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Though it is at times a YA version of Claire Denis’ Trouble Every Day, it’s safe to say there’s nothing exactly like Bones and All out there. It’s a violent, deeply romantic road movie for a subculture that doesn’t exist, and it’s going to be very interesting to see how Timothée Chalamet’s rather eclectic fan base responds to this gloriously grotesque film (and seeing him diving into KISS Army swag, which is truly something I thought I’d never see in a movie).

When it gets into a cruising gear, Bones and All is like a shark — graceful, lithe and only swinging out of its lane to rend some flesh and spill some blood. It is absolutely correct to speak of it alongside beloved fucked-up travelogues like Bonnie and Clyde, Badlands, Near Dark and Freeway 2: Confessions of a Trickbaby. (Real talk: If this film were just a little bit trashier, it could be a Freeway film, and that is one of the highest compliments I can give.) And regardless of how it fares at the box office, it will find its place in that pantheon, mapping the highways and byways of the U.S. with blood and sweat.

Maren (Taylor Russell) and Lee (Chalamet) are teen cannibals on the run. We never really understand why they’re cannibals — whether it’s something genetic or supernatural or religious, it’s just something they have to adapt with and adjust to, this aspect in them that becomes the driving force in their lives. It’s entirely possible Camille DeAngelis’ novel sheds some light on the specifics of their situation, but it works as one of those teenage metaphors for the operatic cascade of emotions happening on a daily basis. Once you get past Mark Rylance’s Sully sounding far too reminiscent of Family Guy’s Mr. Herbert, you can dig into the specifics of his performance. It’s a great turn of an entity left behind by time, where the way they’ve found to conduct themselves for years doesn’t quite suffice anymore, and their relationship to the next generation is an unfortunate fusion of resentment and entitlement. Sully haunts the film, a source of necessary knowledge, a haunting (in both senses of the word) symbol, and an undefused landmine of where all that societal rejection goes. He’s also the closest thing to a traditional villain in the piece, being that his competition for that honor is ignorance, toxic masculinity, the tyranny of the majority and unfocused horniness.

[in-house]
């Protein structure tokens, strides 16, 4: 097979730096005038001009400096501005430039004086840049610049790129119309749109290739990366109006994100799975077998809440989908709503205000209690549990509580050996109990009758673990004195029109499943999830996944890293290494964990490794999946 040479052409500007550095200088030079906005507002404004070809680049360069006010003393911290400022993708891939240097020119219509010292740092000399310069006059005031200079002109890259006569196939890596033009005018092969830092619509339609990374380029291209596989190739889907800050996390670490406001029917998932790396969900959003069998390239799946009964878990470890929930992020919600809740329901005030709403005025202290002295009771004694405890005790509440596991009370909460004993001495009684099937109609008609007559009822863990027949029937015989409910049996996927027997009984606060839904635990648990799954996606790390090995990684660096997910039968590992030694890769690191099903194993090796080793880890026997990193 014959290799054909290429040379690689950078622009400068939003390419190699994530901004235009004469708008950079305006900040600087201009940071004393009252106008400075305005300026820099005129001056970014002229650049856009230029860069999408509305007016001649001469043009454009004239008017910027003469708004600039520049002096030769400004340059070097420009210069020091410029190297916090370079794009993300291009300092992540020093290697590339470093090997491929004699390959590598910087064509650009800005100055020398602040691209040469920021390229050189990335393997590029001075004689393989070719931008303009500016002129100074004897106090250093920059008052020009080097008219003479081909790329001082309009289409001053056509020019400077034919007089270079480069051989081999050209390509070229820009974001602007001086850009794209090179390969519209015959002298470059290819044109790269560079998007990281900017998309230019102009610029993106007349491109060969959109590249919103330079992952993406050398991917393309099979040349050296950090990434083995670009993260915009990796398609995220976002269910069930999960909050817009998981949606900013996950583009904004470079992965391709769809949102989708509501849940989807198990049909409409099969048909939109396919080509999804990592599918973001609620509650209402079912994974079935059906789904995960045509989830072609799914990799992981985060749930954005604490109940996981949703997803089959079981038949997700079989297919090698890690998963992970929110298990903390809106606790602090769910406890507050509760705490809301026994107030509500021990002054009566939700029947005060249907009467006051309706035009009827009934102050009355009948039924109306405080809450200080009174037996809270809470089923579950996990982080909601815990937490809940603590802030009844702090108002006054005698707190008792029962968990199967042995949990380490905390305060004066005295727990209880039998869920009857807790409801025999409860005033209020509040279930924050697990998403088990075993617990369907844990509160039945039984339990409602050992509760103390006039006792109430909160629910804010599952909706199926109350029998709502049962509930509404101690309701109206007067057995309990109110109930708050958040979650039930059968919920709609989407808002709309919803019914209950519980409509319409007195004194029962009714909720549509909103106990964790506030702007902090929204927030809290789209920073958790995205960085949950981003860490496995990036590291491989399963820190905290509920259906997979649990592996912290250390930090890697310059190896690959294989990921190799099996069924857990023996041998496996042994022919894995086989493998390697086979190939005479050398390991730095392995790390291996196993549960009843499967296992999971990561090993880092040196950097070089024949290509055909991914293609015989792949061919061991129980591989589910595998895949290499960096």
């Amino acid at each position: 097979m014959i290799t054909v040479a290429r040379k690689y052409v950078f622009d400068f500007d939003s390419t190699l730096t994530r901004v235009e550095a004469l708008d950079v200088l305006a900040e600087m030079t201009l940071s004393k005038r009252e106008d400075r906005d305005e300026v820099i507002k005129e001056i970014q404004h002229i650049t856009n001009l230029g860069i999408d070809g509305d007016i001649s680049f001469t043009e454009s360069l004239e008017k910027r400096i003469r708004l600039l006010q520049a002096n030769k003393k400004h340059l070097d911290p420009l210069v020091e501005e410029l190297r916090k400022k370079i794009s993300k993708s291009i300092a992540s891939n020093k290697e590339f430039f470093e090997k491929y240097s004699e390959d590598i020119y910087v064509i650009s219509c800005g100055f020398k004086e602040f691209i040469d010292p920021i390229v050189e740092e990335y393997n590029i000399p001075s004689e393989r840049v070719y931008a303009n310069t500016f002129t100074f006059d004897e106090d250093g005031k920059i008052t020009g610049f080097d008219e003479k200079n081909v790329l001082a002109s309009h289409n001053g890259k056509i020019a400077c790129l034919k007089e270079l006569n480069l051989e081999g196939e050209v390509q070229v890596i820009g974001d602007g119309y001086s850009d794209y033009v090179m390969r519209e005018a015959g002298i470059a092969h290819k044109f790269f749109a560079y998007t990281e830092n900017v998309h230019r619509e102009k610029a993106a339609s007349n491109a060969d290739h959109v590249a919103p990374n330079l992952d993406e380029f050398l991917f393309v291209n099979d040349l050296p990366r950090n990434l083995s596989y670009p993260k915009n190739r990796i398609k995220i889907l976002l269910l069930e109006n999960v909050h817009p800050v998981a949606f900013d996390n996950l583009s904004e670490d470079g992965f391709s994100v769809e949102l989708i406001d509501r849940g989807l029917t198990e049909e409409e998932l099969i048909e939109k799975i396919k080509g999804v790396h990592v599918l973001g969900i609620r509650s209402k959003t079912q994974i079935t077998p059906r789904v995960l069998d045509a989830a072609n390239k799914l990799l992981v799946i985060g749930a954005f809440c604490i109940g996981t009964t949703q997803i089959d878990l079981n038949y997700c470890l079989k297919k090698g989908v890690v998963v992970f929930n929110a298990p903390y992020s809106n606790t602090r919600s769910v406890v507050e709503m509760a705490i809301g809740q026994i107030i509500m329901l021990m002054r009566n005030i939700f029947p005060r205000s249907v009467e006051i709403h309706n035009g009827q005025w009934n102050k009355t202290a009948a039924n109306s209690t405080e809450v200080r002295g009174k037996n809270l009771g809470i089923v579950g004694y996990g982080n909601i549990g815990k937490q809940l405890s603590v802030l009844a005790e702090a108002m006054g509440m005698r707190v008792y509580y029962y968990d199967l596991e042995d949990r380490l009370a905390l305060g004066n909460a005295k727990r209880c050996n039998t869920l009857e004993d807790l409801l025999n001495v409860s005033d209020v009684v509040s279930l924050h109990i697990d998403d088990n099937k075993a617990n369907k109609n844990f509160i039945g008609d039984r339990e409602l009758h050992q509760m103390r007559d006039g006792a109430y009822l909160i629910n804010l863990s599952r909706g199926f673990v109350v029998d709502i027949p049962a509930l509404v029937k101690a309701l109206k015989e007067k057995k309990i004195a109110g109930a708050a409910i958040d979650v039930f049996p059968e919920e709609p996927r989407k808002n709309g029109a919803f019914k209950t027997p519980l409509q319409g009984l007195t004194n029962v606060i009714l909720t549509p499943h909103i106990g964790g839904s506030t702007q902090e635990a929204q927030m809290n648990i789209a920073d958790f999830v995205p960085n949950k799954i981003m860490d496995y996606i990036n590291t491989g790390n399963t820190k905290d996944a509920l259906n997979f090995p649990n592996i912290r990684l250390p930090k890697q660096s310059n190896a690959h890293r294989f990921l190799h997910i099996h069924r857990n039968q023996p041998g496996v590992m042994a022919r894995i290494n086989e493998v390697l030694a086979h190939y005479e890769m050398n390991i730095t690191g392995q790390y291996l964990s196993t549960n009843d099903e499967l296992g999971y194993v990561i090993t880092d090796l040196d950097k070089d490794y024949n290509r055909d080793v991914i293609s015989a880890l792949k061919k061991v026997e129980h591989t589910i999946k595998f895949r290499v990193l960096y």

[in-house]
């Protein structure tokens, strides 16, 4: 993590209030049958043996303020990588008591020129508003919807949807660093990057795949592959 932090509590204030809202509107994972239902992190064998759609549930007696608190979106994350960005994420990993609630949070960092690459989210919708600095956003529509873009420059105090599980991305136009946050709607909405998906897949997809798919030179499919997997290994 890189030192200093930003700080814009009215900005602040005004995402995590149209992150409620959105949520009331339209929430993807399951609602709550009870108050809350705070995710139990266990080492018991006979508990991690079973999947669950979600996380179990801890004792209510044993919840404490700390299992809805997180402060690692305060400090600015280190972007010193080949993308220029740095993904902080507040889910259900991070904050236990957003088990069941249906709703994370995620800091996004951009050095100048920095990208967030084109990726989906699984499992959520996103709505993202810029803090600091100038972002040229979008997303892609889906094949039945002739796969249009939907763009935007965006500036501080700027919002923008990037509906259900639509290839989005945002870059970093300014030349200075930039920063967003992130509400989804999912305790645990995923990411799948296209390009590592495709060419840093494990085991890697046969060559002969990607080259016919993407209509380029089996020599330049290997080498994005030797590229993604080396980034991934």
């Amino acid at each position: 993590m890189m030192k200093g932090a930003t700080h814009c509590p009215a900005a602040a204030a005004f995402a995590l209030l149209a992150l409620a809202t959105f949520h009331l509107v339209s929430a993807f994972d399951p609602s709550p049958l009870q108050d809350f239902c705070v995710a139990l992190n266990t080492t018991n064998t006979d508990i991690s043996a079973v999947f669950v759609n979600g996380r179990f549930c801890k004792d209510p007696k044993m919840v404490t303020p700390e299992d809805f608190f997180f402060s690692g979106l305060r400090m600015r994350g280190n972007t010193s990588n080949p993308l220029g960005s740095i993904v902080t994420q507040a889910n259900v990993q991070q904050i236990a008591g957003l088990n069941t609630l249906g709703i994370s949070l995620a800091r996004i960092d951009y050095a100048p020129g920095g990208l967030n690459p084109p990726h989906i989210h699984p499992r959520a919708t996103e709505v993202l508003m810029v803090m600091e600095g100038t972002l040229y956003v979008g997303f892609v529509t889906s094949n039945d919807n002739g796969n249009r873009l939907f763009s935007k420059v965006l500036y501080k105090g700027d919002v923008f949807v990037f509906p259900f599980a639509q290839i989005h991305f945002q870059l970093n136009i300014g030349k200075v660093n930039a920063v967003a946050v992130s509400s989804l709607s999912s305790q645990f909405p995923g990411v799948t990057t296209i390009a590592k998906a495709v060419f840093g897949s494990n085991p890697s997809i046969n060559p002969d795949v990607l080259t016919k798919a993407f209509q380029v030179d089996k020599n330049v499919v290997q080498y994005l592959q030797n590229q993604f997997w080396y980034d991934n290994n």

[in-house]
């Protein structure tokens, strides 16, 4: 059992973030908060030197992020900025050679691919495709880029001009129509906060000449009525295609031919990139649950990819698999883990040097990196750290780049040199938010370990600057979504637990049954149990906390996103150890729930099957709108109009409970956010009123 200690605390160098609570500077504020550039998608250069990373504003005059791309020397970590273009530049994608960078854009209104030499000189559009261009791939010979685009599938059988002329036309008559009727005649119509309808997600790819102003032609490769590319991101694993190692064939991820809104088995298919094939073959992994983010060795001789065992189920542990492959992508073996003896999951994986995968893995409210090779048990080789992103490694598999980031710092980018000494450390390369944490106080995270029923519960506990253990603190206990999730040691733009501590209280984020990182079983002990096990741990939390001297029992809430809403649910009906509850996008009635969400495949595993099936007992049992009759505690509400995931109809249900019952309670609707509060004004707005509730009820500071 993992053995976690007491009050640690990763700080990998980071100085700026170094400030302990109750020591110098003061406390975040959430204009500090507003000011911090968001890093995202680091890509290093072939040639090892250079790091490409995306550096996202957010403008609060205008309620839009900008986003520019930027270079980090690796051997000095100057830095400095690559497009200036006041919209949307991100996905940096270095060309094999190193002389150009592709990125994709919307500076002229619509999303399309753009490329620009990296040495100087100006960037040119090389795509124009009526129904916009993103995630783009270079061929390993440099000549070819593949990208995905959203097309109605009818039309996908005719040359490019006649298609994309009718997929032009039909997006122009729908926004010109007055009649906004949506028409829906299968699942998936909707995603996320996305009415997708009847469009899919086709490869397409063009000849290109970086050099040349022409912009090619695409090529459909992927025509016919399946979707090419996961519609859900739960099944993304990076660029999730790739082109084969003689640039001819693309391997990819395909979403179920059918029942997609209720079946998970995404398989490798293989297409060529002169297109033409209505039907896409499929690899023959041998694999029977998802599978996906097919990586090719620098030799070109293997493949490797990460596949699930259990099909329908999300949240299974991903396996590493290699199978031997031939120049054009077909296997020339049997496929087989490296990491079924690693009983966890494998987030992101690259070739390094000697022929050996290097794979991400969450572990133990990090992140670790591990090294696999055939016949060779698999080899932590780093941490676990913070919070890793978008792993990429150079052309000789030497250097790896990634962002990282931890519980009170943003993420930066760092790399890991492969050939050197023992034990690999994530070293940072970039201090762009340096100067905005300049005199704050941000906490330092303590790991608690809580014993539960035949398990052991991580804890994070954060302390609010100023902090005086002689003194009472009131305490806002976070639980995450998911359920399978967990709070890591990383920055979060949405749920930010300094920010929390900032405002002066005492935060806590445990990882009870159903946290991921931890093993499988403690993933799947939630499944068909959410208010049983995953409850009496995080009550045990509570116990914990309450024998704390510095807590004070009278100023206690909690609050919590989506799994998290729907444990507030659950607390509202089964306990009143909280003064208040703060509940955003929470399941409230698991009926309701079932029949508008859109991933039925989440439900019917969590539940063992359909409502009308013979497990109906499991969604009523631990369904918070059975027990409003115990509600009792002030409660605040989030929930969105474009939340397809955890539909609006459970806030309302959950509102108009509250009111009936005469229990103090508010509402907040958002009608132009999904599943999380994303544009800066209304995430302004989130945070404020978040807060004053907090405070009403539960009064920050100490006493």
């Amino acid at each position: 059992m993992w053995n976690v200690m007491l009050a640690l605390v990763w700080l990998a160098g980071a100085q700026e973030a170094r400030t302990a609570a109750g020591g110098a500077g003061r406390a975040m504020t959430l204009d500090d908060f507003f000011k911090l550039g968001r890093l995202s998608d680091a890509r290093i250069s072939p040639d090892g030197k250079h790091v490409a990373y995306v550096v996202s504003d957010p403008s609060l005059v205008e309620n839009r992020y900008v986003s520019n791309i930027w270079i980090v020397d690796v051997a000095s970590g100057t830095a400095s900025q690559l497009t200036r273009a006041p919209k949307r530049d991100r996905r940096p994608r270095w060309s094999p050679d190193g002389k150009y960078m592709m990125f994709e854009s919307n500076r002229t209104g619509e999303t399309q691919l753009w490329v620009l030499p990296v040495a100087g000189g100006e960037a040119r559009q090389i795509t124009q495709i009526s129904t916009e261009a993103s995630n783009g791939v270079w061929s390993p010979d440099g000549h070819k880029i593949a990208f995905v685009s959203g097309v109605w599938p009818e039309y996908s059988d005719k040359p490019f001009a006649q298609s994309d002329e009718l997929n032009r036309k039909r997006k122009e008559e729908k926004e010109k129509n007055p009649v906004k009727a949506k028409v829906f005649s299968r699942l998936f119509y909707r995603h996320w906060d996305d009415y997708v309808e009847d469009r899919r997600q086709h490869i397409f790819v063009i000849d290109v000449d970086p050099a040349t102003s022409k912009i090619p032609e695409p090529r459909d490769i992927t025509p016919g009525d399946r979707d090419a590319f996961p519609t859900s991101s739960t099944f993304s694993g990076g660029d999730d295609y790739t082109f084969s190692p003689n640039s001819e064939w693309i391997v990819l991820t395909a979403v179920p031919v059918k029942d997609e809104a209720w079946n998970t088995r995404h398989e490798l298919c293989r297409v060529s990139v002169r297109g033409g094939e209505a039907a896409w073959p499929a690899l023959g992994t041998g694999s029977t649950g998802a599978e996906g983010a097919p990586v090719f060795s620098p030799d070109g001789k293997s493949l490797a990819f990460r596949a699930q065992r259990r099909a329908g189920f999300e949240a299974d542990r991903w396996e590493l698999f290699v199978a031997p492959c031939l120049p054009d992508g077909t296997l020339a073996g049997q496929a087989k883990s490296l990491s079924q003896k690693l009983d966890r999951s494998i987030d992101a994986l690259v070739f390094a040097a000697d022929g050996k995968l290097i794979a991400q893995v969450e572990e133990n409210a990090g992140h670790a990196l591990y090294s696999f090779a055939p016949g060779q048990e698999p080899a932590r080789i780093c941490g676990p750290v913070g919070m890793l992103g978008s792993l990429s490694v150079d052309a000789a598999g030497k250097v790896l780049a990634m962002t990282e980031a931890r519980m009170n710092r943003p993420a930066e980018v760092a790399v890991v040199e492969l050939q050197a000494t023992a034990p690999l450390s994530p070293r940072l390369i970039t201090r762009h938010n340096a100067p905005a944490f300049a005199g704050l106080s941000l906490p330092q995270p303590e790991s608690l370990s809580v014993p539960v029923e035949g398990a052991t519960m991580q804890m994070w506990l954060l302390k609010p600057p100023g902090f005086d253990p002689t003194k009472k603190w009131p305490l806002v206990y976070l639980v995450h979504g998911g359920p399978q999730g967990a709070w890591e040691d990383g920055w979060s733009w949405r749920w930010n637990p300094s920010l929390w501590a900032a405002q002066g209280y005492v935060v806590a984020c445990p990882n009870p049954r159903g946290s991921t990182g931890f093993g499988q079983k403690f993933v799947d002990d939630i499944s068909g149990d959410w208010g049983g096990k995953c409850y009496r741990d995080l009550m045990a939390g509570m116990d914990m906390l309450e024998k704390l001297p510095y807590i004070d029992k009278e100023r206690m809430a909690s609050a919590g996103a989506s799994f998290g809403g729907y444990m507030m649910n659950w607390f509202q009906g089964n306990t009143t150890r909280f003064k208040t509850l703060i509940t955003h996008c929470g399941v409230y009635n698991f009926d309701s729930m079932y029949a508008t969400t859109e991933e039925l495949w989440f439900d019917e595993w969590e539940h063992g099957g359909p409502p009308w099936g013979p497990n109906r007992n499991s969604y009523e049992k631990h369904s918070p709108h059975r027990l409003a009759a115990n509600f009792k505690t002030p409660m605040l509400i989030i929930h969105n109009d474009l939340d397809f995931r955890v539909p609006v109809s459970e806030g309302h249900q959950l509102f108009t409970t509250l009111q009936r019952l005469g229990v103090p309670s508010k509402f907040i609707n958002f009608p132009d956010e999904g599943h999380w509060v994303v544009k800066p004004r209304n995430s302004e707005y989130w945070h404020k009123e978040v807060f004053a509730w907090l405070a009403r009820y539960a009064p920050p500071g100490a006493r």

As far as icky transcendence, there’s a great carnival-adjacent seduction that lets Chalamet and director Luca Guadagnino do a three-minute callback to their previous collaboration, Call Me by Your Name, that is as charged as one could imagine. It delivers a real grindhouse frisson in a film that is very conscious about having too much fun with the situation. Despite the film being freed from so many of the workaday institutions of Reagan-era America, there’s never a moment that feels like Maren and Lee are enjoying themselves or having any fun at all. Which is very reflective of that period in the ’80s (and, well, today). They are trying so hard to be respectable and responsible, and the real world keeps slashing at their ankles. Thankfully, the right New Order song can level up just about any scene in any film, and it defines the motif with which Guadagnino and screenwriter David Kajganich (Suspiria ’18, The Invasion) build the film, sturdily, around: Pleasure is brief and transitory, and there are countless people who would rather see you hurt than allow a moment’s respite. At times, someone new shows up and it’s a previous Guadagnino favorite, giving the vibe of getting the band back together. As before, no one excels more at popping up to deliver a monologue that reshapes everything you thought you knew like Michael Stuhlbarg, here all greasy and stringy and haunting the woods with David Gordon Green in a Dokken shirt. Or Jessica Harper trying to articulate an impossible situation. Or Chloë Sevigny just gargoyling things up. It’s reassuring to see Guadagnino assembling his own repertory players for the dark, sensual world of films he’s been crafting. It reinforces community, built from the outside in.

Respect is due to the critic Jason Adams, from Pajiba and My New Plaid Pants, for completely shifting my perspective on this film. My initial impressions went along the pathway of the Freeway movies — taking known archetypes and exploring them without censoring the more gutbucket instincts that humanity takes part in, letting the messiness of American humanity shift the continuum of these narratives we’ve been carrying around in the subconscious for as long as we’ve been hearing stories. But Adams’ thoughts on the film made me approach it from another perspective — that of queer youth, navigating the obstacle course that is modern life when dealing with the contempt of the straight mainstream as well as the aftermath of how that mentality has shaped previous generations of queer people. (See also: Carter Smith’s forthcoming film Swallowed, which gives Mark Patton his best role in almost 40 years, exploring similar thematic and archetypal spaces as Rylance does here, but in a much more effective and straightforward fashion.) So much is rooted in the indeterminate late-mid-’80s timeframe that we forget how little access to information the average person had at that time (unless you were a librarian), and our information was resolutely analog — books, tapes, sheafs of paper. This is something Bones and All leans into, both the tactile absoluteness of these things and the way we looked upon it. It wasn’t something we could take for granted.

It’s all there in the opening sequence — high school fluttering to a secret sleepover, scored to Duran Duran, slipping from painting nails to puddles of blood in a matter that just fits into this heightened world of horror and hormones effortlessly. It’s a whole other world.

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